So our strategy in this area
  1. Ocwen - low volatility mortgage workouts that the government is going to be pressuring banks to do
  2. First National Financial - medium volatility title insurance; all it requires is a lot of foreclosures start changing hands
  3. (pick a homebuilder ...any name of 6-7 will do as a proxy) - high volatility; daytraders/hedgies play these like penny stocks or financials, buy dips - sell Kool Aid moments
  4. Avoid retailers dealing with home improvement because many Americans are going to be struggling to keep a roof over their head - they won't be busy redoing a kitchen. But these will rally when Kool Aid about "the 2nd half recovery" is in the air.


To the charts shall we?



Always a bull market somewhere..... now in full disclosure Ocwen Financial (OCN) completely rang away from me, and I sold my lot too soon; this was a quite large position for us in the depths of the abyss (S&P sub 700) but 2 weeks ago I was headfaked out and my 3%+ type of position was cut in half as the stock was breaking support levels. Which occured right before a big reversal back up--- and a moon shot. We are almost completely out at this point, but my greedy hands are waiting for a pullback - the volume is quite low on this so I am still trying to figure out its movements from a technical standpoint. I have failed thus far. First National Financial (FNF) on the other hand has been quite excellent for us - although you have the makings of a double top and the potential for a "short" and/or pullback stares us in the face. I hope so as I'd like to remount a larger long position I sold much of into the Fed induced money drop Wednesday [Mar 18: Bookkeeping - Selling Most of Housing Exposure] Lennar (LEN)? forgeddaboutit. Unlike the other two, just a trading vehicle - she's a mistress....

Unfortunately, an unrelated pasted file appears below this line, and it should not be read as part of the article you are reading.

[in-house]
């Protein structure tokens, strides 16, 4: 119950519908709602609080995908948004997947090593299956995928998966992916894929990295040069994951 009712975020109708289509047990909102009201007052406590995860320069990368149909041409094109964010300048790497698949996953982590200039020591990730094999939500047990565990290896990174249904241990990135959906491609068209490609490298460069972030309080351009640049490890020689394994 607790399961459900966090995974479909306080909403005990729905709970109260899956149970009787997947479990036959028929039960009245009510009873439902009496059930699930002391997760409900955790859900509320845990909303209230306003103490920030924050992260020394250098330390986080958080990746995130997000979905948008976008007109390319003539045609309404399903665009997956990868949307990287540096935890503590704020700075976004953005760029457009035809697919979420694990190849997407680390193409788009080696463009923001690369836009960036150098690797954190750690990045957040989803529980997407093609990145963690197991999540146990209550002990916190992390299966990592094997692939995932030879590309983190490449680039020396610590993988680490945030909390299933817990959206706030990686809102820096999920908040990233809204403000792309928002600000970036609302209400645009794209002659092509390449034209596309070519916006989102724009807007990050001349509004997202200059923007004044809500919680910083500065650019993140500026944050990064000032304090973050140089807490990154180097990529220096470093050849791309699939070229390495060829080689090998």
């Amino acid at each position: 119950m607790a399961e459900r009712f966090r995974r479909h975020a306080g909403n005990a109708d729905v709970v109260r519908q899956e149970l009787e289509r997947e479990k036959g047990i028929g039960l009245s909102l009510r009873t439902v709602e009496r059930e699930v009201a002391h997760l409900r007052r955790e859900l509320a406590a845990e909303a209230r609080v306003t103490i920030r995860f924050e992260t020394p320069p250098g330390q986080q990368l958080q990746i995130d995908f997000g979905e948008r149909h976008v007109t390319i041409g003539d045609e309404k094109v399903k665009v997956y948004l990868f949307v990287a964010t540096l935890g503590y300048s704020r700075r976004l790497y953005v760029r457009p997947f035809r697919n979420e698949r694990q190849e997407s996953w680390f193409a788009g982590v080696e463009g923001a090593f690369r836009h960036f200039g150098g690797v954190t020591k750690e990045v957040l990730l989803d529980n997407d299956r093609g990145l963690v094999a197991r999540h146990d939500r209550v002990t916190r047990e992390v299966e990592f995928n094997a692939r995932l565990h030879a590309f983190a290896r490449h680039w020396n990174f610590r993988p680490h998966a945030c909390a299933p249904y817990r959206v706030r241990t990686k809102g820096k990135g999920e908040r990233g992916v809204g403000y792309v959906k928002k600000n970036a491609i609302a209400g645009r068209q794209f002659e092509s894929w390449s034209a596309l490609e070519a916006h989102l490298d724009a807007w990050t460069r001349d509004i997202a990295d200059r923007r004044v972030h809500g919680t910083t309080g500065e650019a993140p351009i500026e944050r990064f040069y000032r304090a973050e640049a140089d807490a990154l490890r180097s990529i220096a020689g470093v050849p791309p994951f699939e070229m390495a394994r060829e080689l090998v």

I spent the week pruning positions, cutting some longs that were smallish in nature and not partaking in the rallies... a bad sign. While this does not show up in "performance" it is something that shows up in "adverse outcomes that could happen to the portfolio but did not" - i.e. we avoided some drags on the portfolio. Some recent punts below ... and I'd like to reiterate the theory that the first step in making money is not losing money... sample cases in point:

On the "gosh darn, I should not of sold just ahead of a B52 bomb attack by Ben Bernanke" we sold James River Coal (JRCC) at an inopportune time. The position size we had was tiny so even if we had enjoyed the "Fed bounce" it would not of helped performance much but... we strike for the perfect game. Can't win 'em all


On the short side, a great many wins in Capital One Financial (COF), and the four headless horsemen of REITs - already two full round trips of 15%ish in just about a week in the latter group. Smaller wins in Wynn Resorts (WYNN).

Overall I am happy with the performance, but with 50%+ of the money stashed in cash each and every week and away from this very bipolar market which steals cookies from children, I realize the position sizes I do have need to be bigger. My win "percentage" has been solid, but the impact on portfolio is muted since I am using a moderate amount of chips. I should be up in double digits for the year if I had simply increased position sizes to compensate for the massive cash stake.

To end, we have another week in a long series of such.... of government interventions. News flow will surround Uncle Geithner and how we'll all make money as the FDIC, Federal Reserve, and Treasury combine to give hedge funds money on a 9:1 levered basis, with limited liabilities to the hedgies and most of the liability on the U.S. taxpayer. All in the name of "it's not nationalization - trust us". Par for the course. In 2 weeks we begin anew with earnings season, and the daily struggle between "horrible news" and "hey it's a bit less horrible than expected, buy all stocks".